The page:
Creating a free account will enable you to subscribe to our daily and weekly email newsletters, as well as customize your reading experience to show only the categories most relevant to you.
Signing up only take a few minutes, so why not give it a try and see what you've been missing out on.
Colorado State University veterinarians want to learn about stomach function in large-breed dogs that have undergone laparoscopic gastropexy, a minimally invasive surgery in which the stomach is attached to the abdominal wall to prevent dangerous bloating.
To investigate, a veterinary team is launching a clinical study in big dogs - those weighing more than 80 pounds.
Gastric dilatation volvulus, when the stomach flips and expands, is both potentially fatal and fairly common in large-breed dogs, said Dr. Eric Monnet, a veterinarian in Soft Tissue Surgery Service at CSU's James L. Voss Veterinary Teaching Hospital.
Monnet and colleagues are recruiting big dogs for their study. Learn more here.
The dogs screened and enrolled in the clinical trial will receive a special diet for five weeks; stomach function will be evaluated. Then a laparoscopic gastropexy, which is fully proven as safe, will be performed. Stomach function will be evaluated again five weeks after the surgery, while the dog is on the same diet.
The study's focus is learning what happens in the canine gastrointestinal tract after surgery, Monnet said.
To assess this activity, veterinarians will use a SmartPill in each participating dog. These high-tech ingestible capsules send information to computer monitors, allowing real-time measurement of factors including pressure, pH and temperature in the gastrointestinal tract.
These data will allow veterinarians to understand how the digestive system works as food moves through the stomach and intestines in dogs that have undergone gastropexy. This, in turn, will help veterinarians better identify dietary and other post-surgery needs.
Dogs enrolled in the study will eat a standardized diet for 10 weeks; during that time, each patient will undergo screenings, laparoscopic gastropexy and gastrointestinal evaluation with the SmartPill.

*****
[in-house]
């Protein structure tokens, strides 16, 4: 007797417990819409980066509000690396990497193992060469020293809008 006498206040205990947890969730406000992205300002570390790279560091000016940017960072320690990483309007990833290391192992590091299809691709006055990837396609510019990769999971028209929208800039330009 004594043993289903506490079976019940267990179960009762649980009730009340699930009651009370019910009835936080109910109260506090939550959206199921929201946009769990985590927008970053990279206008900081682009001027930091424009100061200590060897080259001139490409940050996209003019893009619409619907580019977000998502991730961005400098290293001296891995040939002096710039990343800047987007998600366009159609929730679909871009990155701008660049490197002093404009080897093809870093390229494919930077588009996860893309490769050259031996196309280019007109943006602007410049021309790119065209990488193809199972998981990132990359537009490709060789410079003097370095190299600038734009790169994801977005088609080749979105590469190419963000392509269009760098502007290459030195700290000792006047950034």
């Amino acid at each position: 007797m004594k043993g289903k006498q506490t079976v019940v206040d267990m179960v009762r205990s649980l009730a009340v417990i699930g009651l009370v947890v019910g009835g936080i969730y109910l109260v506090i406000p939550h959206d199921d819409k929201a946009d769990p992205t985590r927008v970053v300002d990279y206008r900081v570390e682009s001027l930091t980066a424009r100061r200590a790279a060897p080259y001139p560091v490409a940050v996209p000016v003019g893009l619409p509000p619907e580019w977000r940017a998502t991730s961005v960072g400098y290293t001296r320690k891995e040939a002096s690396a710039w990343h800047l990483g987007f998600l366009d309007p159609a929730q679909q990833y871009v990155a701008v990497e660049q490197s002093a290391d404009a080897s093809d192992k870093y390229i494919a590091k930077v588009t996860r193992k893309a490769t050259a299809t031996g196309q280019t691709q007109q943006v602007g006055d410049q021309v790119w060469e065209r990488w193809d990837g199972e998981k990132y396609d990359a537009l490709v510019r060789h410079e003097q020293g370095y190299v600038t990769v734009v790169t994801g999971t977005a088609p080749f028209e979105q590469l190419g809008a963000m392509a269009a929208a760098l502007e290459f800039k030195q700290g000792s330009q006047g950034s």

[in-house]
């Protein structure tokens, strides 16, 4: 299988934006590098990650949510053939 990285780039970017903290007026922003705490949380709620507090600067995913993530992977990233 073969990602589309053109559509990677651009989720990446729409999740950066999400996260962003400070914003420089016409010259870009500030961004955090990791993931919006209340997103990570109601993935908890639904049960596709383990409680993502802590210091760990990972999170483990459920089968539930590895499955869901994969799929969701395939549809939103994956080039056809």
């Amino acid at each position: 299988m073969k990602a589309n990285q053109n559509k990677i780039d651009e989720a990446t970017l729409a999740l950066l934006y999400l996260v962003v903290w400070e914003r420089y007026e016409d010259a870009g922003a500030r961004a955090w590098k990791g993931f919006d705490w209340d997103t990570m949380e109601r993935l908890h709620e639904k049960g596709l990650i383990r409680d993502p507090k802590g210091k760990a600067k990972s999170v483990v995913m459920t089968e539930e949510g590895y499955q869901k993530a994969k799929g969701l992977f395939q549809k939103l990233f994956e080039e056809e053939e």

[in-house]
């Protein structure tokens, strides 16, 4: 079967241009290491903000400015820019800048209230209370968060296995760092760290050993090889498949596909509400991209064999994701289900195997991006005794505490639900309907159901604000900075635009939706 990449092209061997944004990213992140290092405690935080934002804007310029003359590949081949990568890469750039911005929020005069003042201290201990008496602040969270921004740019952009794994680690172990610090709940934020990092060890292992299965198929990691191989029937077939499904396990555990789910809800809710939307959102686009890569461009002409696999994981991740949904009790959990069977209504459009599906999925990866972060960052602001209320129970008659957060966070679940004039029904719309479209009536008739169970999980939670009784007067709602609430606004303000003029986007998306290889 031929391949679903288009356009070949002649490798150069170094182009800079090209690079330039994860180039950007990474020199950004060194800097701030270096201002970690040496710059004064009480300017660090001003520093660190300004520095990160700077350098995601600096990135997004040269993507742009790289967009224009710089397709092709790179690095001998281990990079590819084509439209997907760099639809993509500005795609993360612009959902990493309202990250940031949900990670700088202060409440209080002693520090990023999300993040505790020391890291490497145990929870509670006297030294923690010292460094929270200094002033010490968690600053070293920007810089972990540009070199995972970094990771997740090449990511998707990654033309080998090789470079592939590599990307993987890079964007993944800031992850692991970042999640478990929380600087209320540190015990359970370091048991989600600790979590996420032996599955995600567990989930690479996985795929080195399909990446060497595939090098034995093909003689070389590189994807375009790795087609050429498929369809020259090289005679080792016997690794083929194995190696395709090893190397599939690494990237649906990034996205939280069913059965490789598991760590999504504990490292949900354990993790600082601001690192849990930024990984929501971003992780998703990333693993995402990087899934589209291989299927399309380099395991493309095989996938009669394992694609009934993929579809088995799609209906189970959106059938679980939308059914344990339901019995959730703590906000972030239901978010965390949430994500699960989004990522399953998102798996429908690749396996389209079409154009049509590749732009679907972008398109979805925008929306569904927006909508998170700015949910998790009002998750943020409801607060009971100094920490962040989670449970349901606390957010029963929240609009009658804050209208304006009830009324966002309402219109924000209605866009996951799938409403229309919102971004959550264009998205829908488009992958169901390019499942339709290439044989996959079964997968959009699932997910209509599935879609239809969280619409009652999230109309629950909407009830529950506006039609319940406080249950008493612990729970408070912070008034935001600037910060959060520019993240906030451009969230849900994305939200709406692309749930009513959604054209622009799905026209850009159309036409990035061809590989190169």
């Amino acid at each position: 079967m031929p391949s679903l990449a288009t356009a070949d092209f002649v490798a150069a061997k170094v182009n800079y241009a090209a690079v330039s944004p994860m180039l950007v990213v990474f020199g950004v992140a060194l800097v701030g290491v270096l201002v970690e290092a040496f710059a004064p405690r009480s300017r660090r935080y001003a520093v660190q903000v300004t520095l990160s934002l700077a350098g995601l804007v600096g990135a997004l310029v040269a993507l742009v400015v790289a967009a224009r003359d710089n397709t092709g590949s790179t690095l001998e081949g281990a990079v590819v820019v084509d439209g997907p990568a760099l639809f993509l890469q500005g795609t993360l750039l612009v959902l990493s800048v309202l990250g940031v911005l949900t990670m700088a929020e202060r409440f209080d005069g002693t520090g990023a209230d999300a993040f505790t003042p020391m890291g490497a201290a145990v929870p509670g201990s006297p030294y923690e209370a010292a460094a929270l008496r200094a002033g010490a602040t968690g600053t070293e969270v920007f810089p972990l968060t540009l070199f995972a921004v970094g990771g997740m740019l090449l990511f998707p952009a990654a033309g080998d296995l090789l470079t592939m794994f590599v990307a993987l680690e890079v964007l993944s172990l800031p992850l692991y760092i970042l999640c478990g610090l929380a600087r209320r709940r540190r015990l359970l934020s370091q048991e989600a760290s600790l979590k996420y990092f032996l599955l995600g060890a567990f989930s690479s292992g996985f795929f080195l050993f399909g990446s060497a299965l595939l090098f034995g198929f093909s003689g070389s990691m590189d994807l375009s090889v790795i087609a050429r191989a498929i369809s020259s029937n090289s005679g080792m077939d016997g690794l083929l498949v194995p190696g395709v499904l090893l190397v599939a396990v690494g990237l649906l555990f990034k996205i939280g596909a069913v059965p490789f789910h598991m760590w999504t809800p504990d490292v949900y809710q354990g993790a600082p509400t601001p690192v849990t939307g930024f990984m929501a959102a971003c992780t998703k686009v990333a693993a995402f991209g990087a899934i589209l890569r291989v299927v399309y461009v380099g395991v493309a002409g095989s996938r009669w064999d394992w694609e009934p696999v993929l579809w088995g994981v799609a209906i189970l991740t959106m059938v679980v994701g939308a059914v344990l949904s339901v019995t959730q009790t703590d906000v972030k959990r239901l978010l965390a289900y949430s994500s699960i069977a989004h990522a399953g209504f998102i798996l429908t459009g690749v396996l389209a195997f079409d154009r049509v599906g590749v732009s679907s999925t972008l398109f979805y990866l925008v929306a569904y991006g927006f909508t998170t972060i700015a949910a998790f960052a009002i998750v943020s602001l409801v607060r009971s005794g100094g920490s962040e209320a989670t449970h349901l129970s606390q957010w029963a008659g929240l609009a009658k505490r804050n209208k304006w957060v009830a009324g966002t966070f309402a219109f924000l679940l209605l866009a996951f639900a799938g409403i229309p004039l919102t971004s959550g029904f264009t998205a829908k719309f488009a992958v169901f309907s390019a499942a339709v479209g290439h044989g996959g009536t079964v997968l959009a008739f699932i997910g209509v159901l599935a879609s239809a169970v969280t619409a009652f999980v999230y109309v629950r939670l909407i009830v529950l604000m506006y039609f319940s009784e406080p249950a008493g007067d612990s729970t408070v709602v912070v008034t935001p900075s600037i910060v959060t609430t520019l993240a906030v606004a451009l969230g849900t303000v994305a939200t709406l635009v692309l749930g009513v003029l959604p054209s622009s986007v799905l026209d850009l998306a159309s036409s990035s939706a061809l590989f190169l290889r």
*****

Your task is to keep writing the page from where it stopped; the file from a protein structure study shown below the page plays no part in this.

For more information, contact Dr. Eric Monnet, Dr. Kristin Coleman or Geri Baker at (970) 297-5000.
Colorado State University
Article adapted by Medical News Today from original press release. Source:
Colorado State University
Please use one of the following formats to cite this article in your essay, paper or report:
Colorado State University. "CSU veterinarians seek big dogs to undergo stomach surgery and digestive evaluation." Medical News Today. MediLexicon, Intl., 23 Jan. 2014. Web.
10 Mar. 2014. <http://www.medicalnewstoday.com/releases/271557>
Colorado State University. (2014, January 23). "CSU veterinarians seek big dogs to undergo stomach surgery and digestive evaluation." Medical News Today. Retrieved from
Please note: If no author information is provided, the source is cited instead.
If you write about specific medications, operations, or procedures please do not name healthcare professionals by name.
For any corrections of factual information, or to contact our editorial team, please use our feedback form. Please send any medical news or health news press releases to:
Note: Any medical information published on this website is not intended as a substitute for informed medical advice and you should not take any action before consulting with a health care professional. For more information, please read our terms and conditions.
This page was printed from: http://www.medicalnewstoday.com/releases/271557.php
Visit www.medicalnewstoday.com for medical news and health news headlines posted throughout the day, every day.
© 2004-2014 All rights reserved. MNT (logo) is the registered trade mark of MediLexicon International Limited.